Hinckley wrote to Foster just before his attempt on Reagan's life:
Over the past seven months I've left you dozens of poems, letters and love messages in the faint hope that you could develop an interest in me. Although we talked on the phone a couple of times I never had the nerve to simply approach you and introduce myself.... The reason I'm going ahead with this attempt now is because I cannot wait any longer to impress you.—John Hinckley, Jr.
Reagan assassination attempt
On March 30, 1981, at 2:25 p.m. local time, Hinckley shot a .22 caliber Röhm RG-14 revolver six times at Reagan as he left the Hilton Hotel in Washington, D.C., after addressing an AFL-CIO conference.
Hinckley wounded police officer Thomas Delahanty and Secret Service agent Timothy McCarthy, and critically wounded press secretary James Brady. Hinckley did not hit Reagan directly, but seriously wounded him when a bullet ricocheted off the side of the presidential limousine and hit him in the chest. Hinckley did not attempt to flee and was arrested at the scene. All of the shooting victims survived, although Brady, who was hit in the right side of the head, endured a long recuperation period and remained paralyzed on the left side of his body.
At the trial in 1982, charged with 13 offenses, Hinckley was found not guilty by reason of insanity on June 21. The defense psychiatric reports portrayed him as insane while the prosecution reports saw him as legally sane. Hinckley was confined at St. Elizabeths Hospital in Washington, D.C.
Reaction to verdict
The verdict resulted in widespread dismay; as a result, the U.S. Congress and a number of states rewrote laws regarding the insanity defense. Idaho, Montana, and Utah abolished the defense altogether. In the United States prior to the Hinckley case, the insanity defense had been used in less than 2 percent of all felony cases and was unsuccessful in almost 75 percent of the trials in which it was used. Hinckley's parents wrote a book during 1985, Breaking Points, about their son's mental condition.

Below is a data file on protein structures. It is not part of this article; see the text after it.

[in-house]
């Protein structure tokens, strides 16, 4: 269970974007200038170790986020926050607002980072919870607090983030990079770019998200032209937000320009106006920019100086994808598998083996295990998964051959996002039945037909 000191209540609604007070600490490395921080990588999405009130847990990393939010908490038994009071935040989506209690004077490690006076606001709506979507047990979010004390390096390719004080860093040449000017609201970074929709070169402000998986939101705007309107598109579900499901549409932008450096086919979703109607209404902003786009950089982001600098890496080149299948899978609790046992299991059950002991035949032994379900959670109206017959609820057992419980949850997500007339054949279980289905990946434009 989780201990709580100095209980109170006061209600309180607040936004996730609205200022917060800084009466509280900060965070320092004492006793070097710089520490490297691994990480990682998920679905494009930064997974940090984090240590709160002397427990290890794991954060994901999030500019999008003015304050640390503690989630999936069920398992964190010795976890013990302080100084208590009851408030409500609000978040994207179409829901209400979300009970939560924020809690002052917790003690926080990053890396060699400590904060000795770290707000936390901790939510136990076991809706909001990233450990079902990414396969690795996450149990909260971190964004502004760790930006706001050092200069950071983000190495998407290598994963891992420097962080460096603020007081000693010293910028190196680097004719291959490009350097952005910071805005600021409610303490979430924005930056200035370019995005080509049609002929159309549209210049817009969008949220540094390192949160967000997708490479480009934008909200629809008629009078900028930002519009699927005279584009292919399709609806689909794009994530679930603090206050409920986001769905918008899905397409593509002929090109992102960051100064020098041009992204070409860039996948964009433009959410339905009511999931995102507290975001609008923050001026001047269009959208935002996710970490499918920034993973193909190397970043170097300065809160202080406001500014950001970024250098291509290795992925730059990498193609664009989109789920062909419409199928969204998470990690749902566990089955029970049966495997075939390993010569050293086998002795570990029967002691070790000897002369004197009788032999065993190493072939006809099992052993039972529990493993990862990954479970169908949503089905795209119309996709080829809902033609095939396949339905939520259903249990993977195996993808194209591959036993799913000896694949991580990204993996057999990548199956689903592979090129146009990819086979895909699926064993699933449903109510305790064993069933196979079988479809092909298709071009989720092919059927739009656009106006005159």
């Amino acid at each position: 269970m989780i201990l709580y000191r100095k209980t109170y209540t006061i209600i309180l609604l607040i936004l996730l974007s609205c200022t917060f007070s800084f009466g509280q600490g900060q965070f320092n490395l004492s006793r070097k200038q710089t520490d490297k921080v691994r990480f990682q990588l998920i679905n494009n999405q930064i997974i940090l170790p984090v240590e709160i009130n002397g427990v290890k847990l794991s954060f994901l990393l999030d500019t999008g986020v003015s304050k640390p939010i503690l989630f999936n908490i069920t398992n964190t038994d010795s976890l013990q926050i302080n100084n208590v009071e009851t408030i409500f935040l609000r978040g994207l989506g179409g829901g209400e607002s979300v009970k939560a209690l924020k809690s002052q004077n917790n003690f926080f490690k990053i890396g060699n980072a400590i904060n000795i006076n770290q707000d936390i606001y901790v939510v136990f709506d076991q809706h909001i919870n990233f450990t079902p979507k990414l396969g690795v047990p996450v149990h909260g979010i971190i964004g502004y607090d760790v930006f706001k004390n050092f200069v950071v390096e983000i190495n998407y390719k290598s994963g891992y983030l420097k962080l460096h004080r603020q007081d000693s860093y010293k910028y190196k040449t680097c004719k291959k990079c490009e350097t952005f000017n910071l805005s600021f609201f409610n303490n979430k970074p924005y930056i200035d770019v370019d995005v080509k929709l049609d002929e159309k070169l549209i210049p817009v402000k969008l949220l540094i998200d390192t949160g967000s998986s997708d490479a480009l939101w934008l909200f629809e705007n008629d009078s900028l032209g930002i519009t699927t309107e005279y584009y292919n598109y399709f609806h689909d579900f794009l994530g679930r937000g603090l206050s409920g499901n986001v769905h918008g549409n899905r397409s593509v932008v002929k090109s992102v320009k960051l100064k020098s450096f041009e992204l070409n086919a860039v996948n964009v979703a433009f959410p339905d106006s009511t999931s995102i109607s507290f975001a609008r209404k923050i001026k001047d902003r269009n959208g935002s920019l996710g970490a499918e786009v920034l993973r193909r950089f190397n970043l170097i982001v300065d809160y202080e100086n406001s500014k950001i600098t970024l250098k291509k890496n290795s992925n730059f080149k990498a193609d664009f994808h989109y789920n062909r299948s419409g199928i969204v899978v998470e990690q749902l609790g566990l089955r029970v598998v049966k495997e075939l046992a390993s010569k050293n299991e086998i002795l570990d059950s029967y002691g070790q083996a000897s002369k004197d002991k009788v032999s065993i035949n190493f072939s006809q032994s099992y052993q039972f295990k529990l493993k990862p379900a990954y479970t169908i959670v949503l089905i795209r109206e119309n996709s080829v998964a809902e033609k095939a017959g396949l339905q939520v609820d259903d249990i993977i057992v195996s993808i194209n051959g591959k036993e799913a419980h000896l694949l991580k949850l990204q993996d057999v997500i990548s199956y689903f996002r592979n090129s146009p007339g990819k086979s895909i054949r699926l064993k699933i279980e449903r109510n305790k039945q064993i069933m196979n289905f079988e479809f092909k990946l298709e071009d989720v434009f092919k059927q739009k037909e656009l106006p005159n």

As another result of the verdict, federal and some state rules of evidence exclude or restrict testimony of an expert witness’s conclusions on "ultimate" issues, including that of psychologist and psychiatrist expert witnesses on the issue of whether a criminal defendant is legally "insane." However, this is not the rule amongst the majority of states today.
Vincent Fuller, who represented Hinckley during his trial and for several years afterward, said Hinckley has schizophrenia. Hinckley has been diagnosed with narcissistic and schizoid personality disorders and dysthymia as well as borderline and passive-aggressive features.
Treatment at St. Elizabeths Hospital
Soon after his trial, Hinckley wrote that the shooting was “the greatest love offering in the history of the world” and was upset that Foster did not reciprocate his love.
After Hinckley was admitted, tests found that he was an “unpredictably dangerous” man who might harm himself, the target of his obsession (Foster), or any other third party. During 1983 he told Penthouse that on a typical day he will
“see a therapist, answer mail, play guitar, listen to music, play pool, watch television, eat lousy food and take delicious medication."